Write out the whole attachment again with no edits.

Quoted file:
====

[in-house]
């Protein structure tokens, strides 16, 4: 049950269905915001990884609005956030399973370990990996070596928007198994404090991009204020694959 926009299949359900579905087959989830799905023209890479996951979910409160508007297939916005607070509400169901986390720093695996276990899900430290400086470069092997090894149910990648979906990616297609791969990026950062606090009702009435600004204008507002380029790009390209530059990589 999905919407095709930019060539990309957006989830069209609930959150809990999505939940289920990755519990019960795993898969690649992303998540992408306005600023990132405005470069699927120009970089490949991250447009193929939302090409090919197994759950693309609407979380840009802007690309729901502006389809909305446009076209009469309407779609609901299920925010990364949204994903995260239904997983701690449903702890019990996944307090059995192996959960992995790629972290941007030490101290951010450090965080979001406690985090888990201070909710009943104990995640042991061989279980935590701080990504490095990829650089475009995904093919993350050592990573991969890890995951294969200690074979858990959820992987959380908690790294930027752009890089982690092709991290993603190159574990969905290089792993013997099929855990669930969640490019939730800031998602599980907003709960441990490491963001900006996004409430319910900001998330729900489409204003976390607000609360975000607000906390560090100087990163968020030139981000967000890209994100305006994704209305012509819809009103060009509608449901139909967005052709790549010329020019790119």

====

[in-house]
């Protein structure tokens, strides 16, 4: 049950269905915001990884609005956030399973370990990996070596928007198994404090991009204020694959 926009299949359900579905087959989830799905023209890479996951979910409160508007297939916005607070509400169901986390720093695996276990899900430290400086470069092997090894149910990648979906990616297609791969990026950062606090009702009435600004204008507002380029790009390209530059990589 999905919407095709930019060539990309957006989830069209609930959150809990999505939940289920990755519990019960795993898969690649992303998540992408306005600023990132405005470069699927120009970089490949991250447009193929939302090409090919197994759950693309609407979380840009802007690309729901502006389809909305446009076209009469309407779609609901299920925010990364949204994903995260239904997983701690449903702890019990996944307090059995192996959960992995790629972290941007030490101290951010450090965080979001406690985090888990201070909710009943104990995640042991061989279980935590701080990504490095990829650089475009995904093919993350050592990573991969890890995951294969200690074979858990959820992987959380908690790294930027752009890089982690092709991290993603190159574990969905290089792993013997099929855990669930969640490019939730800031998602599980907003709960441990490491963001900006996004409430319910900001998330729900489409204003976390607000609360975000607000906390560090100087990163968020030139981000967000890209994100305006994704209305012509819809009103060009509608449901139909967005052709790549010329020019790119």